Table of Contents

How to Remove Wet Paint From Carpet

Amanda Bell
Table of Contents

Spilling paint on carpet isn't the end of the world. Latex paints clean easily with soap and water, and oil-based paints dissolve with solvents.

Paint spruces up walls, cabinets and trim, but it doesn’t look so great slopped all over the carpet. First, don’t panic: Wet latex paint cleans up fairly easily with water and dishwashing soap. But if you spilled oil-based paint, forget the soap and water; instead, head for the solvent you use to clean your paintbrushes.

No matter what type of paint you spilled, work quickly to remove it, starting by soaking up the excess.

Dealing With Splatters

When vigorous painting or a dropped brush sent a few splatters flying on to your carpet, disregard the "work quickly" advice; instead, wait about 30 minutes for the paint to dry. Peel off the dried bits of paint with a pair of tweezers or, if that fails, snip off the tops of the affected carpet fibers with a pair of cuticle scissors.

Keep the Spill Confined

Latex- and oil-based paint spills are easier to clean up when they're in a contained area. Surround the perimeter of the spill with old towels or something absorbent; sawdust or cat litter work well. If it's just a small spill, you can skip this, but if the spill is larger than your palm, this extra step will save you trouble later.

Grab a roll of paper towels and start sopping up the paint, using blotting motions. Do not scrub or move the paper towel across the carpet in any way. For larger spills, let the towels do the work for you at first. Detach two sheets from the roll and fold them over each other: Drop these on the paint; let the towels soak up the spill for several seconds; remove the towels and repeat. Repeat the procedure until you can see the carpet fibers; then, use gentle blotting motions to remove as much of the excess as you can.

Latex Paint Spills

Fill a spray bottle with shower-temperature water and spray the remaining mark until the area is wet again, and the paint looks a bit gummy. The warm water reconstitutes the paint, making it easier for the soap to break it down.

Blot the area with towels until the towels come up clean. Fill a bowl with warm water and a few drops of dish soap. Using a sponge, dab the area -- again, using blotting motions -- until the carpet is spill free. Wet a clean sponge with clean water, and dab at the spot one more time to remove the soap residue.

Treating Oil-Based Paint Spills

Although latex paint cleans up easily with soap and water, oil-based paint will just scoff at your efforts. Check your paint can to see what the manufacturer recommends for cleanup: Paint thinner or mineral spirits are common, but formulas vary. Grab a handful of white rags and wet them lightly with the recommended solvent and dab at the stain, moving to a new area of the rag with each dab until the paint lifts completely. If the blotting doesn’t work, try gently scrubbing in one direction, not back and forth.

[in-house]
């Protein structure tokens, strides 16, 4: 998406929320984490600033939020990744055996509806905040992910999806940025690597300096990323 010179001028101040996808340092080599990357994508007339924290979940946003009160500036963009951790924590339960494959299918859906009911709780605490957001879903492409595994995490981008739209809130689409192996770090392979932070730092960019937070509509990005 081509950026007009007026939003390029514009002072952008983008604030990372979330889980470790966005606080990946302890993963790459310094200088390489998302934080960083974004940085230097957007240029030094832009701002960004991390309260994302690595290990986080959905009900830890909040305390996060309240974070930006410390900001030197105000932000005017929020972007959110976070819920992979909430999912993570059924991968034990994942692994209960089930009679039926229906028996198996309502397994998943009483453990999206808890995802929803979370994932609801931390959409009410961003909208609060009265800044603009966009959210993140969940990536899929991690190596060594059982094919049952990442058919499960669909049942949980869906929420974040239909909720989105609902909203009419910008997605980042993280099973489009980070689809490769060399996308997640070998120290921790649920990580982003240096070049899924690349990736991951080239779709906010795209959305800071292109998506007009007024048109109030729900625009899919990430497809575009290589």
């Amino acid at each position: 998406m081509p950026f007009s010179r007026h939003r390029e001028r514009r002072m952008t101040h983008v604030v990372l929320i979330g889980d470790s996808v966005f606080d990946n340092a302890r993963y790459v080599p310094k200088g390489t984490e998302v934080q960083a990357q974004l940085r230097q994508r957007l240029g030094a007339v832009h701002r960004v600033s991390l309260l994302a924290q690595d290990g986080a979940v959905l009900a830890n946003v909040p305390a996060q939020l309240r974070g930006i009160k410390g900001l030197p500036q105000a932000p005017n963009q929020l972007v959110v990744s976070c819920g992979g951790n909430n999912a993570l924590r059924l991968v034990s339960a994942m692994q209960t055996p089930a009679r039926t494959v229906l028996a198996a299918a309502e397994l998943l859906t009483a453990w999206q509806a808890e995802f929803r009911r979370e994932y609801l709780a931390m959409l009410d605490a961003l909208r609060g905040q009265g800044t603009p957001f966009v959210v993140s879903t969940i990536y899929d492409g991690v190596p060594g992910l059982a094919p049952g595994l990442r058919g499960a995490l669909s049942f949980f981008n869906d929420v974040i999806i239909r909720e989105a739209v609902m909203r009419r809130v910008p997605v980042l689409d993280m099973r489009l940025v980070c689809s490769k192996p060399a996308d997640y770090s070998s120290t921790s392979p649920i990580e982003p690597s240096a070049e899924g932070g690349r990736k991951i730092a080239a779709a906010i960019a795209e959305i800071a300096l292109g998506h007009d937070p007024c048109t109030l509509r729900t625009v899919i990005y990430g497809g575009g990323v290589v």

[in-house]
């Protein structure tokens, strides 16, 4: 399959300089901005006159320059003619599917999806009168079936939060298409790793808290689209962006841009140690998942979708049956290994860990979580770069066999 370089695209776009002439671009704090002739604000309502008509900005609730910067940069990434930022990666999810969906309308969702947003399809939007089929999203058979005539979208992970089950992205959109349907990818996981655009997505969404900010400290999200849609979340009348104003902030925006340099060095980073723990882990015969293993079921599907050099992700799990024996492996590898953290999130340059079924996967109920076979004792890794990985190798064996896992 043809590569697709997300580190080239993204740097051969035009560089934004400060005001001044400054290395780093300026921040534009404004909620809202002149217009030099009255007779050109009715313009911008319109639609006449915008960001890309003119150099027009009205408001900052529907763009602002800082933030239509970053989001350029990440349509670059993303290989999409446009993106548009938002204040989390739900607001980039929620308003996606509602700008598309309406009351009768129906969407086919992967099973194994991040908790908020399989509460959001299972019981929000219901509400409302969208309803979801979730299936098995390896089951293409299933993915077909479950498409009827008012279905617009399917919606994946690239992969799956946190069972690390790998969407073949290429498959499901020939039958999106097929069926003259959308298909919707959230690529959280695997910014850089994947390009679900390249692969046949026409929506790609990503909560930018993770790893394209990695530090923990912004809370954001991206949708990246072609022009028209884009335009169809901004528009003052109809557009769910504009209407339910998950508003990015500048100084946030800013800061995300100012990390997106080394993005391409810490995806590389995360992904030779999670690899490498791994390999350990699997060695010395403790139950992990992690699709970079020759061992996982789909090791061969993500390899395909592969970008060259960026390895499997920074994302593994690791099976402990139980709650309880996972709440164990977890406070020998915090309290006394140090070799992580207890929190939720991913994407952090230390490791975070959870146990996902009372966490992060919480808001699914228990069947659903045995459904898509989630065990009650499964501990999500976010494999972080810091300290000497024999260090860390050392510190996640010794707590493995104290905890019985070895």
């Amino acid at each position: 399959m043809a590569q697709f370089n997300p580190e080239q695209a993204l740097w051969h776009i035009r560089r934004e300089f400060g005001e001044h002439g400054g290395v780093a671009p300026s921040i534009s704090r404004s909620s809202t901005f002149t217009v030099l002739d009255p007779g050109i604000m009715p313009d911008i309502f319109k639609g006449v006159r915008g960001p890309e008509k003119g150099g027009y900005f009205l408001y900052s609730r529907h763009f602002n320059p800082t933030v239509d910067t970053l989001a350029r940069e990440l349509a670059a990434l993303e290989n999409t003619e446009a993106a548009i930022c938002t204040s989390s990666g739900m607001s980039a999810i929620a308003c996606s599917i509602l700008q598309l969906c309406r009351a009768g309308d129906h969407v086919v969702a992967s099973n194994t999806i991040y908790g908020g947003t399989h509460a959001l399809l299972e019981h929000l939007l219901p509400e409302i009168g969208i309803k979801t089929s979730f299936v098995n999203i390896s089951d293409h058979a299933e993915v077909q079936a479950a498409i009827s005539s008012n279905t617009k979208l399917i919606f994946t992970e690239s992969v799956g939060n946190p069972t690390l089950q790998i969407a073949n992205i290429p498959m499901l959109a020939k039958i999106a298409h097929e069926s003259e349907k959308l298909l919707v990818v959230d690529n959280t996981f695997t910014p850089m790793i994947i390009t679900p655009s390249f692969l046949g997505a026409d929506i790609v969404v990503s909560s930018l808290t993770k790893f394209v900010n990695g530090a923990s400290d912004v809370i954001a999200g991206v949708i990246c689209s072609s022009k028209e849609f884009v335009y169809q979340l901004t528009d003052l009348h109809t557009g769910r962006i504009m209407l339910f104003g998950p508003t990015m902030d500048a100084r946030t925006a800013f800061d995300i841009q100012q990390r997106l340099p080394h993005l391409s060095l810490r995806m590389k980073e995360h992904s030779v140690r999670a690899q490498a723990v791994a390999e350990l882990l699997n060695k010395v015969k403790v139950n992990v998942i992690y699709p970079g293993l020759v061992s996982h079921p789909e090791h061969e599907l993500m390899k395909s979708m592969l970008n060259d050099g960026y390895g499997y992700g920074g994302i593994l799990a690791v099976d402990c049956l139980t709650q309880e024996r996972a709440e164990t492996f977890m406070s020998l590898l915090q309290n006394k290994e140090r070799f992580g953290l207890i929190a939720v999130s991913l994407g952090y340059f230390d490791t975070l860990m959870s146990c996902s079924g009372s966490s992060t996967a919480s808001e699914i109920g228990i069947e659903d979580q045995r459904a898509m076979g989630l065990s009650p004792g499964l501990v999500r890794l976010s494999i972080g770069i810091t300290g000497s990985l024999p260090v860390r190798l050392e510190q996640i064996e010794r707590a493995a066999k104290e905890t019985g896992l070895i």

When you’re satisfied, mix a few drops of dish soap with warm water, clean the area gently with a sponge, and then use a clean, damp sponge to remove the residue.

Here’s the bad news: The paint may not completely disappear, and any solvent runs the risk of damaging your carpet. However, solvents are the only thing that will completely remove oil-based paint. If this method fails, you may have to patch the carpet.

When You’re Done

Once the oil or latex paint is completely cleaned up, tend to your perimeter if you used cat litter or sawdust. Hold a dust pan on the inside of the perimeter and use a soft brush or towel to brush the product into the pan. Wait until the area is completely dry, and then vacuum up the residue.


If you can't tackle the spill immediately, cover it loosely with plastic wrap to keep the paint wet. Just don't press the plastic wrap into the carpet -- it could push the paint further down into the fibers, making it more difficult to remove.


Don’t skip: Open windows and point a fan directly at the wet area – you need it to dry as quickly as possible to prevent mold or mildew development.


Keep the room well-ventilated when cleaning with solvents. Turn on fans, open windows and doors, and wear a face mask and gloves.


You'll probably go through a few rags until you achieve the desired results. After you use up one rag, dab the carpet with a dry rag to remove excess solvent before wetting another rag and treating the stain again. This prevents the solvent from getting down to the base of the carpet, where it's most apt to cause damage.


Always dispose of anything saturated with solvents properly; exposure to warm air or direct sunlight can cause them to catch fire. Fill a sealable metal container with cold water, add the rags you used for cleaning, and put on the lid. Contact your local waste disposal company to find out how to dispose of the items.